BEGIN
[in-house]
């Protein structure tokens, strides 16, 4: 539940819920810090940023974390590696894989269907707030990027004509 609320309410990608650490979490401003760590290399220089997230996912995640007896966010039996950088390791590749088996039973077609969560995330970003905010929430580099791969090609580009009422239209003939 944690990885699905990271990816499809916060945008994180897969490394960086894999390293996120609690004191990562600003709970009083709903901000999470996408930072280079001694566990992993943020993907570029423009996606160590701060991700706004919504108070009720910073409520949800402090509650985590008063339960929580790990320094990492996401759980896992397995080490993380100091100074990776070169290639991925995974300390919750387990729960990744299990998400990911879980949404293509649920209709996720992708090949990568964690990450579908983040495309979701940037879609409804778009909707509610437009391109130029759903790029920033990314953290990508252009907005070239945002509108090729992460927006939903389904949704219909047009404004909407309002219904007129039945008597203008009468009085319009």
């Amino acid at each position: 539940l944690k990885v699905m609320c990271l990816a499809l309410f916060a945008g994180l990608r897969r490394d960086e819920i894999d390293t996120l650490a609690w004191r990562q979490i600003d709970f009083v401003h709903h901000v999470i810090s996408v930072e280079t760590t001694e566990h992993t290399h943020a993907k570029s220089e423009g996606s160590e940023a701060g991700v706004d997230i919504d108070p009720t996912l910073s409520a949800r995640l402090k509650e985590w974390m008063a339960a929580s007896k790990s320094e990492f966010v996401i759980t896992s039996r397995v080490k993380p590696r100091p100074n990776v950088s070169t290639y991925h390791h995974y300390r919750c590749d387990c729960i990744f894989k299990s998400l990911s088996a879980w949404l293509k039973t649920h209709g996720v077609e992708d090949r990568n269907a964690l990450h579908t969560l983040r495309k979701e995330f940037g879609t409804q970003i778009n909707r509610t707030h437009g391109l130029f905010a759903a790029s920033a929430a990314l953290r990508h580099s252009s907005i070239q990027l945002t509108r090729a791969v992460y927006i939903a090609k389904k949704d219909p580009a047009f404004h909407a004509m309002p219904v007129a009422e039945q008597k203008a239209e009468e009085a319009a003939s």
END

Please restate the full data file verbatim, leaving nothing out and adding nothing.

[in-house]
């Protein structure tokens, strides 16, 4: 539940819920810090940023974390590696894989269907707030990027004509 609320309410990608650490979490401003760590290399220089997230996912995640007896966010039996950088390791590749088996039973077609969560995330970003905010929430580099791969090609580009009422239209003939 944690990885699905990271990816499809916060945008994180897969490394960086894999390293996120609690004191990562600003709970009083709903901000999470996408930072280079001694566990992993943020993907570029423009996606160590701060991700706004919504108070009720910073409520949800402090509650985590008063339960929580790990320094990492996401759980896992397995080490993380100091100074990776070169290639991925995974300390919750387990729960990744299990998400990911879980949404293509649920209709996720992708090949990568964690990450579908983040495309979701940037879609409804778009909707509610437009391109130029759903790029920033990314953290990508252009907005070239945002509108090729992460927006939903389904949704219909047009404004909407309002219904007129039945008597203008009468009085319009």
């Amino acid at each position: 539940l944690k990885v699905m609320c990271l990816a499809l309410f916060a945008g994180l990608r897969r490394d960086e819920i894999d390293t996120l650490a609690w004191r990562q979490i600003d709970f009083v401003h709903h901000v999470i810090s996408v930072e280079t760590t001694e566990h992993t290399h943020a993907k570029s220089e423009g996606s160590e940023a701060g991700v706004d997230i919504d108070p009720t996912l910073s409520a949800r995640l402090k509650e985590w974390m008063a339960a929580s007896k790990s320094e990492f966010v996401i759980t896992s039996r397995v080490k993380p590696r100091p100074n990776v950088s070169t290639y991925h390791h995974y300390r919750c590749d387990c729960i990744f894989k299990s998400l990911s088996a879980w949404l293509k039973t649920h209709g996720v077609e992708d090949r990568n269907a964690l990450h579908t969560l983040r495309k979701e995330f940037g879609t409804q970003i778009n909707r509610t707030h437009g391109l130029f905010a759903a790029s920033a929430a990314l953290r990508h580099s252009s907005i070239q990027l945002t509108r090729a791969v992460y927006i939903a090609k389904k949704d219909p580009a047009f404004h909407a004509m309002p219904v007129a009422e039945q008597k203008a239209e009468e009085a319009a003939s």